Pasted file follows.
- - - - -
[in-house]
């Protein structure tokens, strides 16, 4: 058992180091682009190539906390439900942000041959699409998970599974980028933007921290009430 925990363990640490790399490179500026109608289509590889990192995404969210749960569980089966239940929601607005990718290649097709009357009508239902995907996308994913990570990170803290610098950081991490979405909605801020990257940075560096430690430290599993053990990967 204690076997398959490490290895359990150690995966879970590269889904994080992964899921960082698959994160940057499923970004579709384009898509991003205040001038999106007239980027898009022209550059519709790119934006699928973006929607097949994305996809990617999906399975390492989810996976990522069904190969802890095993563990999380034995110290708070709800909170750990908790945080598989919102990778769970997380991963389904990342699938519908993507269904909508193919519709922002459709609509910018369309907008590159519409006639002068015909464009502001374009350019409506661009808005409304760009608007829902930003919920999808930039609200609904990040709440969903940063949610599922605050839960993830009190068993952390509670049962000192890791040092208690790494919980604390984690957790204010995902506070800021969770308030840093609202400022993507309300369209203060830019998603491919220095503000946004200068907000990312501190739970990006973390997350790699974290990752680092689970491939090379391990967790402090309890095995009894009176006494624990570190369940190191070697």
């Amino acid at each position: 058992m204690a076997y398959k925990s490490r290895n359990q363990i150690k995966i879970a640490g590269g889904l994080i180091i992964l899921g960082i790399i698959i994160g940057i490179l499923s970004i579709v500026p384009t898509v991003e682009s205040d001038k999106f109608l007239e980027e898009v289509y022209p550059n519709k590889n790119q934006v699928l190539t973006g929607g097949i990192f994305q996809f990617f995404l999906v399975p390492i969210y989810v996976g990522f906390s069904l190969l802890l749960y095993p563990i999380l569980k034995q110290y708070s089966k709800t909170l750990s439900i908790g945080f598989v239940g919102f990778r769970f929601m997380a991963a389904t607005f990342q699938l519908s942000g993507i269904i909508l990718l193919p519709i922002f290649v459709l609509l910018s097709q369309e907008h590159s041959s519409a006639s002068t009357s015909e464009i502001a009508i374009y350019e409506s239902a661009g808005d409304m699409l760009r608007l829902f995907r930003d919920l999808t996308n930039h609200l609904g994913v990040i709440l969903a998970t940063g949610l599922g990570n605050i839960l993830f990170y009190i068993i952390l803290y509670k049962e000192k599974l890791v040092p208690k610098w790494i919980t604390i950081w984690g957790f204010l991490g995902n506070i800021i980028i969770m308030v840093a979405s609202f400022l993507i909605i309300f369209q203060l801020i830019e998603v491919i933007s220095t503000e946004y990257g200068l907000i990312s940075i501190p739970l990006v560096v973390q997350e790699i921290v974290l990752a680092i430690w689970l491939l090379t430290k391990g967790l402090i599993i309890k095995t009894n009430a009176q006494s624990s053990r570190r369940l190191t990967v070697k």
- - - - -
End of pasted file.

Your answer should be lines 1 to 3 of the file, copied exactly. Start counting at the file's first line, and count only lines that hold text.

[in-house]
């Protein structure tokens, strides 16, 4: 058992180091682009190539906390439900942000041959699409998970599974980028933007921290009430 925990363990640490790399490179500026109608289509590889990192995404969210749960569980089966239940929601607005990718290649097709009357009508239902995907996308994913990570990170803290610098950081991490979405909605801020990257940075560096430690430290599993053990990967 204690076997398959490490290895359990150690995966879970590269889904994080992964899921960082698959994160940057499923970004579709384009898509991003205040001038999106007239980027898009022209550059519709790119934006699928973006929607097949994305996809990617999906399975390492989810996976990522069904190969802890095993563990999380034995110290708070709800909170750990908790945080598989919102990778769970997380991963389904990342699938519908993507269904909508193919519709922002459709609509910018369309907008590159519409006639002068015909464009502001374009350019409506661009808005409304760009608007829902930003919920999808930039609200609904990040709440969903940063949610599922605050839960993830009190068993952390509670049962000192890791040092208690790494919980604390984690957790204010995902506070800021969770308030840093609202400022993507309300369209203060830019998603491919220095503000946004200068907000990312501190739970990006973390997350790699974290990752680092689970491939090379391990967790402090309890095995009894009176006494624990570190369940190191070697």
């Amino acid at each position: 058992m204690a076997y398959k925990s490490r290895n359990q363990i150690k995966i879970a640490g590269g889904l994080i180091i992964l899921g960082i790399i698959i994160g940057i490179l499923s970004i579709v500026p384009t898509v991003e682009s205040d001038k999106f109608l007239e980027e898009v289509y022209p550059n519709k590889n790119q934006v699928l190539t973006g929607g097949i990192f994305q996809f990617f995404l999906v399975p390492i969210y989810v996976g990522f906390s069904l190969l802890l749960y095993p563990i999380l569980k034995q110290y708070s089966k709800t909170l750990s439900i908790g945080f598989v239940g919102f990778r769970f929601m997380a991963a389904t607005f990342q699938l519908s942000g993507i269904i909508l990718l193919p519709i922002f290649v459709l609509l910018s097709q369309e907008h590159s041959s519409a006639s002068t009357s015909e464009i502001a009508i374009y350019e409506s239902a661009g808005d409304m699409l760009r608007l829902f995907r930003d919920l999808t996308n930039h609200l609904g994913v990040i709440l969903a998970t940063g949610l599922g990570n605050i839960l993830f990170y009190i068993i952390l803290y509670k049962e000192k599974l890791v040092p208690k610098w790494i919980t604390i950081w984690g957790f204010l991490g995902n506070i800021i980028i969770m308030v840093a979405s609202f400022l993507i909605i309300f369209q203060l801020i830019e998603v491919i933007s220095t503000e946004y990257g200068l907000i990312s940075i501190p739970l990006v560096v973390q997350e790699i921290v974290l990752a680092i430690w689970l491939l090379t430290k391990g967790l402090i599993i309890k095995t009894n009430a009176q006494s624990s053990r570190r369940l190191t990967v070697k």